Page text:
October 10, 2008

McKnight battles own expectations

There are moments when USC tailback Joe McKnight barely looks human on the football field.

He possesses ridiculous speed, and can change direction as sudden as a blink of an eye. He can catch passes, return punts, block and run the ball.

He moves between tacklers in a manner usually reserved for video games, and he can change a game with some of the nations' most big-play ability.

With those skills, though, comes a burden. Before he even signed with USC, McKnight was the next Reggie Bush.

But even the exterior expectations can't compete with the burden McKnight puts on himself. Whatever's being said in the outside world can't compare with what McKnight's hearing in his head.

Like a man confessing to a crime, he knows it.

"Yeah," McKnight said, "I'm my own worst critic."

This was never clearer than after then top-ranked USC lost 27-21 at Oregon State.

By everyone's admission, McKnight was dreadful. He fumbled on a crucial third down. He dropped passes and muffed a punt. He couldn't create.

"My game didn't come to me. I made bad plays. I tripped us up, It's my fault," McKnight said. "You can't blame the offensive line. You can't blame the defense. You can't blame nobody but me. I fumbled. I dropped a punt. I dropped the pass. It's all my fault."

The Trojan coaches, including Pete Carroll, saw McKnight sit alone in his locker, taking the entire weight of the loss on his young shoulders.

"He is a very sincere, serious kid. He felt it," Carroll said. "Of course it's not true, but he meant it.

"As hard as that was to watch, it was a good thing. It shows how much he cares and how meaningful it is to him."

Carroll said the ability to hold himself to the highest standards puts McKnight in the same company as a number of great players like Ronnie Lott, Jerry Rice and Bush.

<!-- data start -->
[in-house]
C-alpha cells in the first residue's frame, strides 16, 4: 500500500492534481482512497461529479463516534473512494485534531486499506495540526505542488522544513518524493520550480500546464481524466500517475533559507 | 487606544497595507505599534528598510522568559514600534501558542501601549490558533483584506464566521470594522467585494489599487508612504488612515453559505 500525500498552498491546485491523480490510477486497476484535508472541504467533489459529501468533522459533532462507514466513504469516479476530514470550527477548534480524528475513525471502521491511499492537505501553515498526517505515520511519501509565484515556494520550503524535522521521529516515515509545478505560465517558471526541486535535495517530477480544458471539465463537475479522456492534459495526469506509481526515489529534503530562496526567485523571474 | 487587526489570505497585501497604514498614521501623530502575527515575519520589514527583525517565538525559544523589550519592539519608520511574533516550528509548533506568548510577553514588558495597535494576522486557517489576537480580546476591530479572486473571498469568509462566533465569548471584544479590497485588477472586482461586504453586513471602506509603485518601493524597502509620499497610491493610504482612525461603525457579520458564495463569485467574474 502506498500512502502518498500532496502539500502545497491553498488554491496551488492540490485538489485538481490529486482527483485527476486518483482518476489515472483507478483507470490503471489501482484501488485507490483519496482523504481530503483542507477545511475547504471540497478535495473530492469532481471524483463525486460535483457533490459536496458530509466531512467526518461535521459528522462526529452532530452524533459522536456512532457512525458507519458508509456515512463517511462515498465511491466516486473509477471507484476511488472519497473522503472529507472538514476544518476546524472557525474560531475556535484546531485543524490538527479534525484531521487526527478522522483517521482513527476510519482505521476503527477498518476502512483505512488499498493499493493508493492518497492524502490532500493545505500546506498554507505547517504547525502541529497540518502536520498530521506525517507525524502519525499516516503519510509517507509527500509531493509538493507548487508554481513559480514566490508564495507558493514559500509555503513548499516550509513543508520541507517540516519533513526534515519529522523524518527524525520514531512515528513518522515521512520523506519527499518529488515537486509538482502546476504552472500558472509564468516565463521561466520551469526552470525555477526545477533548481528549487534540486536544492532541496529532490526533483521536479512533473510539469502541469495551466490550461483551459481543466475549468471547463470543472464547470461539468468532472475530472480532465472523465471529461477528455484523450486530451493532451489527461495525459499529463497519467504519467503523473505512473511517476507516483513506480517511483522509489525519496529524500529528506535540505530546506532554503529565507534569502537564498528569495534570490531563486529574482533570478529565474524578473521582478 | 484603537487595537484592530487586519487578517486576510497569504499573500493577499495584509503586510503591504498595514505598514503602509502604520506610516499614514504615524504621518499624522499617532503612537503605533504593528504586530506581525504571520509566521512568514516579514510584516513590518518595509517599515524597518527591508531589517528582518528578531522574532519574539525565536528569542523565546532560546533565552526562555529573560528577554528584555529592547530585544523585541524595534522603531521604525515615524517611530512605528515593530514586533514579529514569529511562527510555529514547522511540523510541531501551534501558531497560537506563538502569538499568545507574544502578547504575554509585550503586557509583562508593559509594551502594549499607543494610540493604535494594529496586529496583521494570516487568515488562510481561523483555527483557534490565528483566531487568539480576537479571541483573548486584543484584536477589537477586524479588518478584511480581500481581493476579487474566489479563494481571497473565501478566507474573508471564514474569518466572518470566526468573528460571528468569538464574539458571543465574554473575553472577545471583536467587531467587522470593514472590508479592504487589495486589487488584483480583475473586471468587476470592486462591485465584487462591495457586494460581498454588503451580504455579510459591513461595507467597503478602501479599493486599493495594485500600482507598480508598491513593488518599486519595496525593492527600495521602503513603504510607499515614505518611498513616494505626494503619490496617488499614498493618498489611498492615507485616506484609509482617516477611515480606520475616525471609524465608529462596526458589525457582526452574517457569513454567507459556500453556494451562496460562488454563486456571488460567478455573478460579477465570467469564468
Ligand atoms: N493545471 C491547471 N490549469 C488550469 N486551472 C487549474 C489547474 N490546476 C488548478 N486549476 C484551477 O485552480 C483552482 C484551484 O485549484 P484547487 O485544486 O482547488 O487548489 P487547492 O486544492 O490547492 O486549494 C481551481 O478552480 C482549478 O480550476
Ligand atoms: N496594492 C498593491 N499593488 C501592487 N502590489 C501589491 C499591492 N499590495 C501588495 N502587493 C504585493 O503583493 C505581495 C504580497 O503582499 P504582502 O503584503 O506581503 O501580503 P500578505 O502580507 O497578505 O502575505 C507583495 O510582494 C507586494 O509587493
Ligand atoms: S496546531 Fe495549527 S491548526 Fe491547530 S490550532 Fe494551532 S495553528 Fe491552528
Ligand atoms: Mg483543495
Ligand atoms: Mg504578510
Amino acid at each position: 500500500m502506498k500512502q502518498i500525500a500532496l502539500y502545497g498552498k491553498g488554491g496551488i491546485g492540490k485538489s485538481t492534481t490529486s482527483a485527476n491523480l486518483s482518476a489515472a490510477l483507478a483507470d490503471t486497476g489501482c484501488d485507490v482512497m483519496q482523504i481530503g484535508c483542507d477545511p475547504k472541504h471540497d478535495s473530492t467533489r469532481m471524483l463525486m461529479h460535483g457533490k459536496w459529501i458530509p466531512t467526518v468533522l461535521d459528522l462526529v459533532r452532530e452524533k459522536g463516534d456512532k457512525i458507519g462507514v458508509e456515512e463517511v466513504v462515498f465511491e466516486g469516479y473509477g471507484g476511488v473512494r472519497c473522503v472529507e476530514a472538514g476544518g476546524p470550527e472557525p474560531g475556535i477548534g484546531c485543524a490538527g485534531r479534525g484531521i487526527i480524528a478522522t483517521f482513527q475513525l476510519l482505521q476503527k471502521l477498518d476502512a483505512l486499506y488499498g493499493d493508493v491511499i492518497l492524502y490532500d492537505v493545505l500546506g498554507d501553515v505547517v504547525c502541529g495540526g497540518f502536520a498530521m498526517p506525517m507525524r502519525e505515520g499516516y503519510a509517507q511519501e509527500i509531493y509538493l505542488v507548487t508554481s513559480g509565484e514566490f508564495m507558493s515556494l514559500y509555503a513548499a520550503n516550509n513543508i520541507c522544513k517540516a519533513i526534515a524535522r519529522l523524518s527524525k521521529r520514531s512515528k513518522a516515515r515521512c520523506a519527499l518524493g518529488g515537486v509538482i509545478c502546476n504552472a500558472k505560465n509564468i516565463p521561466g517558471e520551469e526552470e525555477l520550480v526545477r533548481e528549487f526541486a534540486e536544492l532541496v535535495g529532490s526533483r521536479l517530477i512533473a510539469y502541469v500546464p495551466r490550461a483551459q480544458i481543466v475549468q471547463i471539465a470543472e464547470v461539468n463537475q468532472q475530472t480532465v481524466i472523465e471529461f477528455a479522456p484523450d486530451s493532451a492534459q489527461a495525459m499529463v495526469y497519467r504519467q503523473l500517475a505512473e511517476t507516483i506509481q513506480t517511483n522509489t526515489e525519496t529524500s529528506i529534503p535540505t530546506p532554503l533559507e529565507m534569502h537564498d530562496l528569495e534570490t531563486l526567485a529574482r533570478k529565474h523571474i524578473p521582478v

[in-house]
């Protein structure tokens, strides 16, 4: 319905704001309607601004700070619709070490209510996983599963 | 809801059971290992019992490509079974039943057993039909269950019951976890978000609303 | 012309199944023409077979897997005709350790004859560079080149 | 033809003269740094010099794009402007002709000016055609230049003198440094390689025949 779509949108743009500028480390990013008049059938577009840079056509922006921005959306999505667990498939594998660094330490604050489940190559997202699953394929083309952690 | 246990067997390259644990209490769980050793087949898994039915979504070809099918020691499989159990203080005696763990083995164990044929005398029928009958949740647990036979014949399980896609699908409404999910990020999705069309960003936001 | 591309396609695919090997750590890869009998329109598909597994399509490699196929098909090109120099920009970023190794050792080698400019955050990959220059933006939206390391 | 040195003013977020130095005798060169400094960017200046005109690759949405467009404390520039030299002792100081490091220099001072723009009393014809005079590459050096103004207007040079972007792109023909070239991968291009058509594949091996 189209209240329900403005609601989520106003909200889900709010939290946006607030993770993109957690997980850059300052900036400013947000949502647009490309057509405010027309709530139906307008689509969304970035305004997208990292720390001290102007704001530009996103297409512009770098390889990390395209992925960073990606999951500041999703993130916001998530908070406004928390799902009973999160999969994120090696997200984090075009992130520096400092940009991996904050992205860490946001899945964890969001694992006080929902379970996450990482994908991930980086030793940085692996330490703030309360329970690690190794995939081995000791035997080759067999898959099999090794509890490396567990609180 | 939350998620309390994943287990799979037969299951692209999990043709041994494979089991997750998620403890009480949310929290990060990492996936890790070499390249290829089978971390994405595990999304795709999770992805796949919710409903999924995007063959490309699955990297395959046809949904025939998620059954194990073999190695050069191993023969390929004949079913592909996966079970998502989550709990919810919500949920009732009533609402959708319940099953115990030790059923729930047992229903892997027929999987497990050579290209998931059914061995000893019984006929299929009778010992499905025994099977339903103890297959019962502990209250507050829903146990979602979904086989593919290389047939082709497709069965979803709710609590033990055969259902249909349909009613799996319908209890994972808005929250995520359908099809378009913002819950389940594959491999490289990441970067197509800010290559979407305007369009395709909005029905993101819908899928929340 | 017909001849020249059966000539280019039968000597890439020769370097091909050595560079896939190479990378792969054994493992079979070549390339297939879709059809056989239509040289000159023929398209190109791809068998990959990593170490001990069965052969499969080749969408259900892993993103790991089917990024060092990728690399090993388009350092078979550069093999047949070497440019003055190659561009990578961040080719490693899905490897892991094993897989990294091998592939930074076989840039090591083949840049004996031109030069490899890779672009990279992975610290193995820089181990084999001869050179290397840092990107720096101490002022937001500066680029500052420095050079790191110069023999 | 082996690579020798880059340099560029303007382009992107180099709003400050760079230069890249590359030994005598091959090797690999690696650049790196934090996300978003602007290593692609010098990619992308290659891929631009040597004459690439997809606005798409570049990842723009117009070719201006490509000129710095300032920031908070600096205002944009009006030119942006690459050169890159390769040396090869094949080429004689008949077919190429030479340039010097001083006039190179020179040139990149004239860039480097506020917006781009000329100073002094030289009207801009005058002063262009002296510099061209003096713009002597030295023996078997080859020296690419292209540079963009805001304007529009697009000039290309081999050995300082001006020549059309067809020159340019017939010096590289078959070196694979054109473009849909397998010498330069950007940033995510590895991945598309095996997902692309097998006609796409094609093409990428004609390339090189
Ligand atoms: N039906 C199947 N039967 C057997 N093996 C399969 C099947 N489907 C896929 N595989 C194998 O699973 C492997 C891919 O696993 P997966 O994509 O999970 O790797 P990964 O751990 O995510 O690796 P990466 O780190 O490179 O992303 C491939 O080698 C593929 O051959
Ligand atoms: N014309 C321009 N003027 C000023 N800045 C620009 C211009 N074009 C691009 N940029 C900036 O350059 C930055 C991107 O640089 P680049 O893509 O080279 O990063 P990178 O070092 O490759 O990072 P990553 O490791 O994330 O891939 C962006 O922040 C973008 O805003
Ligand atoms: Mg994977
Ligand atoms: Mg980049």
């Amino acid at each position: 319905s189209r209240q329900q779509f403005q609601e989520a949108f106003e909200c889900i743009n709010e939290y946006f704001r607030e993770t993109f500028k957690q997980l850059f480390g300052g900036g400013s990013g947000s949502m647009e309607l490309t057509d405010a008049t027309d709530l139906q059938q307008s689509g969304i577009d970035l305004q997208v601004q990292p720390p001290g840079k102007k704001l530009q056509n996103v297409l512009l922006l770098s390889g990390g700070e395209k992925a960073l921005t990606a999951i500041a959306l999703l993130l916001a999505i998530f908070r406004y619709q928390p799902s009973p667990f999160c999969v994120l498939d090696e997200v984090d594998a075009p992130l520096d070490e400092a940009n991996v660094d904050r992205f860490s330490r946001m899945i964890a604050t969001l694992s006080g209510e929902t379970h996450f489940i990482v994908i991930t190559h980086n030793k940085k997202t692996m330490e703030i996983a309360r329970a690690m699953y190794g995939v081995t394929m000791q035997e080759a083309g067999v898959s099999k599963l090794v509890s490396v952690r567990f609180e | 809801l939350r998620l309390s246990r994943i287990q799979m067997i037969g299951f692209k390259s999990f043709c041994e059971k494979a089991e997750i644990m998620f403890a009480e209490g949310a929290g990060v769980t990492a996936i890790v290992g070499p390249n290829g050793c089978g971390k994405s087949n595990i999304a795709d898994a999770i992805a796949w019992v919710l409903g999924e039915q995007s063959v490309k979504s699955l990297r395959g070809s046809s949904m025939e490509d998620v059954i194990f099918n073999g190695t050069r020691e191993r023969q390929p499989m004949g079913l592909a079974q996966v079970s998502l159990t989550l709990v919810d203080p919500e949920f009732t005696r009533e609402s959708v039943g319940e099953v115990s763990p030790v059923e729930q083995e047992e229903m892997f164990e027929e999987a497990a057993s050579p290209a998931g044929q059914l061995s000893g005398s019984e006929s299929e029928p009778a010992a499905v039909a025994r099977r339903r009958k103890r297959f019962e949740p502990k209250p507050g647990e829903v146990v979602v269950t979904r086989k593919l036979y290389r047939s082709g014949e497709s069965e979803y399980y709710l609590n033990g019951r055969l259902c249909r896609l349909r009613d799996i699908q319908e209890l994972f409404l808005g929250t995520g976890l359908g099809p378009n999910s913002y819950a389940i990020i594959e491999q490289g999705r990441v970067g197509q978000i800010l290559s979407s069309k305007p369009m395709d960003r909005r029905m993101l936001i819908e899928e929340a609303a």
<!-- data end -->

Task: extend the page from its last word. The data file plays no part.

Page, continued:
"Guys that live by high standards, that's what keeps them going," Carroll said. "They won't settle for anything less than the best they can do.

"They can be so demanding. It's really characteristic in great players."

In the aftermath of the Oregon State loss, McKnight didn't pout. He and running backs coach Todd McNair talked about the emotion and the disappointment - and about how to channel all of it in a positive way.

"You have to teach him how to look at it realistically. It's good that he's like that, but you have to put things in perspective," McNair said. "I talked to him about it. I have had to spend time with it. I think he understands.

"That game just hurt him."

McKnight bounced back from the loss to lead USC in all-purpose yardage against Oregon, and he was especially effective in the passing game, catching five balls for 86 yards.

"I played all right Saturday," McKnight said. "I was OK."

McKnight didn't manage to get in the end zone against the Ducks. In fact, he's not scored since the first quarter of Trojans' season opener against Virginia.

"It's been frustrating to me the last few weeks not getting in the end zone," McKnight said. "I'm trying not to get too frustrated so I can still make plays."

McKnight's not the only player on the USC roster that sets the bar to unreachable heights.

"It's his competitiveness. It's no different than with Mark Sanchez," Carroll said. "Only if it takes you in the wrong decision is it bad. For the most part, wanting to do well and live up to expectations - it's a good thing."

Even if McKnight manages to rush for 200 yards or catch 10 passes against Arizona State, come Monday, he won't feel too great about what happened.

For everyone, even McKnight, perfection is unattainable. And always reaching for something that can't be grasped helps fuel the Trojans' sophomore back.

"I always feel like this. It's nothing different," he said. "I just go out every Saturday and try to make plays."

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